Ever notice how sometimes in TV shows or movies, you’ll see a familiar product in a character’s hand? Think back to E.T. The Extra Terrestrial. That little alien loved him some Reese’s Pieces. And remember the hit show 90210? Everyone in it seemed to be sipping a Dr. Pepper. More recently, there’s the Mini Cooper car chase in the 2003 film The Italian Job. Product placement has even crept into music. In Lady Gaga’s music video Telephone, there are at least six (six!) product placements, including Coca-Cola, Virgin Mobile, and the Plenty of Fish dating site.
What’s interesting is that product placements on the big screen date back to as early as 1919. The concept was first used in the short film The Garage, a comedy starring Buster Keaton and Roscoe Arbuckle that featured sets containing ads on the walls for gasoline.
These days, the use of product placement to advertise has a new need to meet thanks to technology; with the rise of commercial-free shows via Netflix, Amazon, HBO, and others, it makes sense that, because commercial time is inching towards obsolete, media buyers and companies are increasingly looking at other ways to promote products.
Re-enter good old-fashioned product placement, stage right. Product placement revenue will hit $11.44 billion by the end of 2019, up from just $4.75 billion in 2012, according to ad industry estimates.
One perfect example of product placement can be found in the second season of Netflix’s Stranger Things. In one particularly awkward scene, two characters are having dinner at a missing friend’s parents’ house. In the middle of the table is a red and white bucket we all recognize – it’s KFC, and it’s finger-licking good. One of the characters actually delivers this very line, by the way, to cut the weirdness with a bit of comedy.
But don’t be fooled – this wasn’t just a bucket of chicken. Its appearance in the scene was a coordinated decision made by Netflix, the Stranger Things producers, and KFC.
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“They [Netflix] handle their content in a very respectable way, and we felt it was a property where we have shared values,” explained KFC chief marketing officer Andrea Zahumensky, who also shared that Netflix had approached them about the opportunity.
“Brands are increasing their product integrations as they start to realize that consumer behaviors have truly shifted and aren’t going back,” said media agency Carat’s chief content officer Shannon Pruitt to CNBC. “Advances in audience targeting, the understanding of the role of product integration, as well as the focus on measurement capabilities to prove ROI (return on investment), while still not comprehensive, has elevated the acceptance and pursuit of the opportunity to be part of the story.”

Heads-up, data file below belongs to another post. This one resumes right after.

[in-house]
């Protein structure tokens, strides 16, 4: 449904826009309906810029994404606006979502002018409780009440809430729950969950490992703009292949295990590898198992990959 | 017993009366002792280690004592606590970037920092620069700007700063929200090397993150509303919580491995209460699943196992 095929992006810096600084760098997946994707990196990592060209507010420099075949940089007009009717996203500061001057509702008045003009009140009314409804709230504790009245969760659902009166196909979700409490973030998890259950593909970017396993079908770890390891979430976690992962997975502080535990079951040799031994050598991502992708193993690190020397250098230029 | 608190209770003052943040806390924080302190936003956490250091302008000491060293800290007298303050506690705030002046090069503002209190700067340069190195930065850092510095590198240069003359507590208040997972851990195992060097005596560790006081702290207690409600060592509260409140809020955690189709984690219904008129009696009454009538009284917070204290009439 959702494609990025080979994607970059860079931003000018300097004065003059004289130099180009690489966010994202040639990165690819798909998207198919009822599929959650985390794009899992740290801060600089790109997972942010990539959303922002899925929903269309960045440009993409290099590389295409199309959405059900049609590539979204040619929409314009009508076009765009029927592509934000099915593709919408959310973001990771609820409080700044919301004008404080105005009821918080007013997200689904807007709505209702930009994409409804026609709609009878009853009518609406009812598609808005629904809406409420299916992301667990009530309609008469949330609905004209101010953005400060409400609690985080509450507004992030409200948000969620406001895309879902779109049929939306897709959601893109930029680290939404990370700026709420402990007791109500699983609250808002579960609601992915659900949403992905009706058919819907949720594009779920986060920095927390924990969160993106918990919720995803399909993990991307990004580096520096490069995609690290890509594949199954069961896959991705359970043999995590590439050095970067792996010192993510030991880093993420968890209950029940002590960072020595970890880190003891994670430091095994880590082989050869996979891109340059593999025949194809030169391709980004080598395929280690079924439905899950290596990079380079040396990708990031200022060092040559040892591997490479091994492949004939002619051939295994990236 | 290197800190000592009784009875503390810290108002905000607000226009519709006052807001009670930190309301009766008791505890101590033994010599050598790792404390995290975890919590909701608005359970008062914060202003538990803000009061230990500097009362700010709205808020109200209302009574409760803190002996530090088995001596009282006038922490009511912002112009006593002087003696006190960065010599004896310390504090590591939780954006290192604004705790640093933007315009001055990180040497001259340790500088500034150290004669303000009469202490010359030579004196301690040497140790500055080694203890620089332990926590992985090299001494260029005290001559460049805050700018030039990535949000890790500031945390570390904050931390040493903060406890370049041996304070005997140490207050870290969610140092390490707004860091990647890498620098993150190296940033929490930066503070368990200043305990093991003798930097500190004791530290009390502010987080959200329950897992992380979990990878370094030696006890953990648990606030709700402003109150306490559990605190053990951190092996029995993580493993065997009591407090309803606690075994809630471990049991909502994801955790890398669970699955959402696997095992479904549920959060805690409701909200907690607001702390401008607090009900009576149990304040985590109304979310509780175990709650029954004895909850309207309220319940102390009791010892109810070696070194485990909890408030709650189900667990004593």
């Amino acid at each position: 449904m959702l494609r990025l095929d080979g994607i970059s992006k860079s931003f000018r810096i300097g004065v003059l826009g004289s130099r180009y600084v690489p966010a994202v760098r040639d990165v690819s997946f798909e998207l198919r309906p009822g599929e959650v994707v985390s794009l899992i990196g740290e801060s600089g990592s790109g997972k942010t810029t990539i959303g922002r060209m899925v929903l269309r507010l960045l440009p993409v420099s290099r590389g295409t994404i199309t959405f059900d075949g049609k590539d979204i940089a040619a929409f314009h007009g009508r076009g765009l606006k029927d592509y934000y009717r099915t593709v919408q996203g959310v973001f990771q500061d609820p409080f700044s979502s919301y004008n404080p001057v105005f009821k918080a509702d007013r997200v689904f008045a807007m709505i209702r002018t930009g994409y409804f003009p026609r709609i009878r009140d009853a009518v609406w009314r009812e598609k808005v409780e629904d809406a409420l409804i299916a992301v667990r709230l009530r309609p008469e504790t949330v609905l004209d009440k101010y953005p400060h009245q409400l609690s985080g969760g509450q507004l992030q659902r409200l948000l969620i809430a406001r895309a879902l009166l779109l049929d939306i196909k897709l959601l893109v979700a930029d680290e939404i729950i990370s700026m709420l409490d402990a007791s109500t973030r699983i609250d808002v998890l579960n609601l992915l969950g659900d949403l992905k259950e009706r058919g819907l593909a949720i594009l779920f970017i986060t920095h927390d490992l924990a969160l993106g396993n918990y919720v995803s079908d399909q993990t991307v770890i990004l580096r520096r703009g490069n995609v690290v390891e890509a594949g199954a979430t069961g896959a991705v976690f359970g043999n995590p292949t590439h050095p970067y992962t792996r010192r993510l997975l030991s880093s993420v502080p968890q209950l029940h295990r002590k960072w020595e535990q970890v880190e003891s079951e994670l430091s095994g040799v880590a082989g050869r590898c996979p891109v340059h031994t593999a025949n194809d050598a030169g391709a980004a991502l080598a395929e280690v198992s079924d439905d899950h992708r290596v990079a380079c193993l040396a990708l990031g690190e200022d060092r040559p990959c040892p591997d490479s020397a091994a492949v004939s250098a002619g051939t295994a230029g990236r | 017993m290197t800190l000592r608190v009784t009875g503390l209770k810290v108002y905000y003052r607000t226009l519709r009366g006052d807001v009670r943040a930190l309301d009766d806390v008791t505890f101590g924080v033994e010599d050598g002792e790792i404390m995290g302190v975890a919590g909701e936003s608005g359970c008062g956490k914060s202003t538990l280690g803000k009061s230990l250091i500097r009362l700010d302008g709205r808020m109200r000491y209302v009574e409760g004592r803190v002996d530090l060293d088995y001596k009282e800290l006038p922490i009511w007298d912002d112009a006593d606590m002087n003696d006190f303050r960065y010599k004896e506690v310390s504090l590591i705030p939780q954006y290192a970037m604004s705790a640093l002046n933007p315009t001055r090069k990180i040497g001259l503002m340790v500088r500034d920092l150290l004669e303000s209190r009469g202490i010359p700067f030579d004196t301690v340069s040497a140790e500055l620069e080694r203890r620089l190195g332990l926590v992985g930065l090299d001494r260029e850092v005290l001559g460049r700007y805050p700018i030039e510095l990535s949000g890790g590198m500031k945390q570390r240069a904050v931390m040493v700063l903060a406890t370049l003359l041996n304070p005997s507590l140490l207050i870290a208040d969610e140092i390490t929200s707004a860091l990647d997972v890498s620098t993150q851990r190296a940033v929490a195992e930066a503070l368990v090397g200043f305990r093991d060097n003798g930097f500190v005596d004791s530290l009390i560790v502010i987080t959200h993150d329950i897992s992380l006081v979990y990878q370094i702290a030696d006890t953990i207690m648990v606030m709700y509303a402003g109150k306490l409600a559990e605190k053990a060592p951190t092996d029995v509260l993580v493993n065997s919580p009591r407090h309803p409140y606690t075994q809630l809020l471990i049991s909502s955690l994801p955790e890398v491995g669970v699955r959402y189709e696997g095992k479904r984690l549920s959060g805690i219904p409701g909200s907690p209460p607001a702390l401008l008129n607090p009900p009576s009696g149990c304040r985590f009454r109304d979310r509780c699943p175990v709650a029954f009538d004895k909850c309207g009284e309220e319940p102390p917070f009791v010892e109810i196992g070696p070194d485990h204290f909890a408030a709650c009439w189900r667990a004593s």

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Even network television is shaving off commercial time. NBCUniversal announced plans to reduce primetime advertising time by 20 percent across all its networks to meet viewers’ preferences. Turner has been trimming its commercial time over the past few years, including up to 50% on TNT. And going forward, Fox Networks Group’s president of advertising revenue said the company wants to reduce ads to two minutes per hour, across all its channels, by 2020.
Despite this shift, we’re probably not saying goodbye to traditional commercials just yet. “It’s less about the notion of, ‘Is the 30-second spot going away?’ ‘Yes or no,’” said Lyft director of entertainment marketing Ari Avishay to CNBC, before heading off to a meeting with Netflix about potential Lyft integrations. “[W]e’re attracting eyeballs rather than interrupting. The interrupting commercial may be ending, but that isn’t to say there isn’t a place for traditional advertising.”
KFC, for example, isn’t quitting commercials, despite the company’s success with product placement. Instead, they are adjusting their mix of what advertising they buy.
Branded Entertainment Network (BEN), an entertainment marketing company, projects it alone will place approximately 6,000 “product integrations” in various video content during 2018. Why? Because, so far, it seems to be working. Product placements on Hulu result in 89% higher purchase intent and 74% higher brand awareness over traditional 30-second commercials, Hulu’s Naylor said.
If you ask me, no one sits down to their favorite show and waits eagerly for the commercials. That’s one thing I love about Netflix – I get to binge on as many episodes as I want without any interruption. And if my trading commercials for flow means the characters sip away on Heineken beer while wearing Ray-Bans and Nikes, I’ll take that deal any day.
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